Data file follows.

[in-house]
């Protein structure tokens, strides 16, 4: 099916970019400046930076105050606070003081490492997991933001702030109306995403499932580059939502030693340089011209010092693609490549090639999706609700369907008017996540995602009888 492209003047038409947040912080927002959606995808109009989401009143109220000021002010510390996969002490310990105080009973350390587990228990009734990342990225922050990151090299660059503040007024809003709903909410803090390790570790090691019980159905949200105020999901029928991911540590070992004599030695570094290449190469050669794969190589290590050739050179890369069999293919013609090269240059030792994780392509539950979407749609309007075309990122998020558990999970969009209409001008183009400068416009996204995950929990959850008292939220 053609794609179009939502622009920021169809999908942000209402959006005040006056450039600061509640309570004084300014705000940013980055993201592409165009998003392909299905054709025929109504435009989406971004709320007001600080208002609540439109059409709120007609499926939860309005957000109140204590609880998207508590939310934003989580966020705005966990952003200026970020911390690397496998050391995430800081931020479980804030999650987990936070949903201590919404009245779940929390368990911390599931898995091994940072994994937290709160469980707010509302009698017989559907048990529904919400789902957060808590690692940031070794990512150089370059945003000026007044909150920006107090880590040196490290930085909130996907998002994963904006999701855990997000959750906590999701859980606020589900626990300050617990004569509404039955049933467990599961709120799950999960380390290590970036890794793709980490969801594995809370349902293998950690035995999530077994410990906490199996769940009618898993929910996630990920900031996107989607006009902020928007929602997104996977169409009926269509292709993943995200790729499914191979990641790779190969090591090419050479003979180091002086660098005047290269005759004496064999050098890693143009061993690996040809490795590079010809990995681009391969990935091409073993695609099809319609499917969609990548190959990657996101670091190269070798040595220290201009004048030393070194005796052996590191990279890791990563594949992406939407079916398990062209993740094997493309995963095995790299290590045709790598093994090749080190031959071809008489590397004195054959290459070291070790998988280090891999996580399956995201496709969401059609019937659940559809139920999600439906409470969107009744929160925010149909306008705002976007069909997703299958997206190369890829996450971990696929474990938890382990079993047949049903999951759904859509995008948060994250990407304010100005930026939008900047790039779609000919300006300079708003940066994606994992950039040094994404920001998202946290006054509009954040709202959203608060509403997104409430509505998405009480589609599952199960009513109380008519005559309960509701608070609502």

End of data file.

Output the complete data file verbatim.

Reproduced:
[in-house]
């Protein structure tokens, strides 16, 4: 099916970019400046930076105050606070003081490492997991933001702030109306995403499932580059939502030693340089011209010092693609490549090639999706609700369907008017996540995602009888 492209003047038409947040912080927002959606995808109009989401009143109220000021002010510390996969002490310990105080009973350390587990228990009734990342990225922050990151090299660059503040007024809003709903909410803090390790570790090691019980159905949200105020999901029928991911540590070992004599030695570094290449190469050669794969190589290590050739050179890369069999293919013609090269240059030792994780392509539950979407749609309007075309990122998020558990999970969009209409001008183009400068416009996204995950929990959850008292939220 053609794609179009939502622009920021169809999908942000209402959006005040006056450039600061509640309570004084300014705000940013980055993201592409165009998003392909299905054709025929109504435009989406971004709320007001600080208002609540439109059409709120007609499926939860309005957000109140204590609880998207508590939310934003989580966020705005966990952003200026970020911390690397496998050391995430800081931020479980804030999650987990936070949903201590919404009245779940929390368990911390599931898995091994940072994994937290709160469980707010509302009698017989559907048990529904919400789902957060808590690692940031070794990512150089370059945003000026007044909150920006107090880590040196490290930085909130996907998002994963904006999701855990997000959750906590999701859980606020589900626990300050617990004569509404039955049933467990599961709120799950999960380390290590970036890794793709980490969801594995809370349902293998950690035995999530077994410990906490199996769940009618898993929910996630990920900031996107989607006009902020928007929602997104996977169409009926269509292709993943995200790729499914191979990641790779190969090591090419050479003979180091002086660098005047290269005759004496064999050098890693143009061993690996040809490795590079010809990995681009391969990935091409073993695609099809319609499917969609990548190959990657996101670091190269070798040595220290201009004048030393070194005796052996590191990279890791990563594949992406939407079916398990062209993740094997493309995963095995790299290590045709790598093994090749080190031959071809008489590397004195054959290459070291070790998988280090891999996580399956995201496709969401059609019937659940559809139920999600439906409470969107009744929160925010149909306008705002976007069909997703299958997206190369890829996450971990696929474990938890382990079993047949049903999951759904859509995008948060994250990407304010100005930026939008900047790039779609000919300006300079708003940066994606994992950039040094994404920001998202946290006054509009954040709202959203608060509403997104409430509505998405009480589609599952199960009513109380008519005559309960509701608070609502």